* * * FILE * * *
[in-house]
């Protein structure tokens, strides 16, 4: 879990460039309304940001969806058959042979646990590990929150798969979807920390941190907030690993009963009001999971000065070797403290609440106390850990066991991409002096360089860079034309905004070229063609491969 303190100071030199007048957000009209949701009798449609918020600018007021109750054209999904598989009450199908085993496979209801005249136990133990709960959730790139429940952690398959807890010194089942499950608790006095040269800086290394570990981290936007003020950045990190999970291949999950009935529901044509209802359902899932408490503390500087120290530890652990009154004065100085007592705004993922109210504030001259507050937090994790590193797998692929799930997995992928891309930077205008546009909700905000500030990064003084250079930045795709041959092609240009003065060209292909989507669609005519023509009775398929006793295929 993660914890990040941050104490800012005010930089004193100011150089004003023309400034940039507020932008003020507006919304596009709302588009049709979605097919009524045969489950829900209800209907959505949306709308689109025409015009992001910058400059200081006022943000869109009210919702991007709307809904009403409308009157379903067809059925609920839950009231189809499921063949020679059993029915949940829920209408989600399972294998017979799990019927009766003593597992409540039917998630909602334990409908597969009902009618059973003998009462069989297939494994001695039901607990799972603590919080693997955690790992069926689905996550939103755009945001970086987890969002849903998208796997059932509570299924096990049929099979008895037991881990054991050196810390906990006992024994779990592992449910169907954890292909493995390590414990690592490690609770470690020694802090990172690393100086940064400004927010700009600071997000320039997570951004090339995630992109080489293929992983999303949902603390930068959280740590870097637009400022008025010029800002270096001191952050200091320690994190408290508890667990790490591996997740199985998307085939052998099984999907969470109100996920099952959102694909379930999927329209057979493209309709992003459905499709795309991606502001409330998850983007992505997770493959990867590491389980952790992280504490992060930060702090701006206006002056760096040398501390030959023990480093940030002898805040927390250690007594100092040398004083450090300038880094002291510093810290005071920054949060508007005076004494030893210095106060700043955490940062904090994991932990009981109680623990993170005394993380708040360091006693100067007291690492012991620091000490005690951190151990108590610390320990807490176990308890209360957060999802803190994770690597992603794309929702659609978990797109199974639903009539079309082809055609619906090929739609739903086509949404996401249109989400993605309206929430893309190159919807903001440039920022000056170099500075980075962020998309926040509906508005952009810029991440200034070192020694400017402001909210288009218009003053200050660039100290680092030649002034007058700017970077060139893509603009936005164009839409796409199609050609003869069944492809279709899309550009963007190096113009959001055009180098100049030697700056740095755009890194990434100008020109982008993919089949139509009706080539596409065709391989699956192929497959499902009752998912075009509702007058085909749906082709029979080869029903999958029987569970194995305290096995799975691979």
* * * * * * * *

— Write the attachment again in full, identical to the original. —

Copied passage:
[in-house]
């Protein structure tokens, strides 16, 4: 879990460039309304940001969806058959042979646990590990929150798969979807920390941190907030690993009963009001999971000065070797403290609440106390850990066991991409002096360089860079034309905004070229063609491969 303190100071030199007048957000009209949701009798449609918020600018007021109750054209999904598989009450199908085993496979209801005249136990133990709960959730790139429940952690398959807890010194089942499950608790006095040269800086290394570990981290936007003020950045990190999970291949999950009935529901044509209802359902899932408490503390500087120290530890652990009154004065100085007592705004993922109210504030001259507050937090994790590193797998692929799930997995992928891309930077205008546009909700905000500030990064003084250079930045795709041959092609240009003065060209292909989507669609005519023509009775398929006793295929 993660914890990040941050104490800012005010930089004193100011150089004003023309400034940039507020932008003020507006919304596009709302588009049709979605097919009524045969489950829900209800209907959505949306709308689109025409015009992001910058400059200081006022943000869109009210919702991007709307809904009403409308009157379903067809059925609920839950009231189809499921063949020679059993029915949940829920209408989600399972294998017979799990019927009766003593597992409540039917998630909602334990409908597969009902009618059973003998009462069989297939494994001695039901607990799972603590919080693997955690790992069926689905996550939103755009945001970086987890969002849903998208796997059932509570299924096990049929099979008895037991881990054991050196810390906990006992024994779990592992449910169907954890292909493995390590414990690592490690609770470690020694802090990172690393100086940064400004927010700009600071997000320039997570951004090339995630992109080489293929992983999303949902603390930068959280740590870097637009400022008025010029800002270096001191952050200091320690994190408290508890667990790490591996997740199985998307085939052998099984999907969470109100996920099952959102694909379930999927329209057979493209309709992003459905499709795309991606502001409330998850983007992505997770493959990867590491389980952790992280504490992060930060702090701006206006002056760096040398501390030959023990480093940030002898805040927390250690007594100092040398004083450090300038880094002291510093810290005071920054949060508007005076004494030893210095106060700043955490940062904090994991932990009981109680623990993170005394993380708040360091006693100067007291690492012991620091000490005690951190151990108590610390320990807490176990308890209360957060999802803190994770690597992603794309929702659609978990797109199974639903009539079309082809055609619906090929739609739903086509949404996401249109989400993605309206929430893309190159919807903001440039920022000056170099500075980075962020998309926040509906508005952009810029991440200034070192020694400017402001909210288009218009003053200050660039100290680092030649002034007058700017970077060139893509603009936005164009839409796409199609050609003869069944492809279709899309550009963007190096113009959001055009180098100049030697700056740095755009890194990434100008020109982008993919089949139509009706080539596409065709391989699956192929497959499902009752998912075009509702007058085909749906082709029979080869029903999958029987569970194995305290096995799975691979």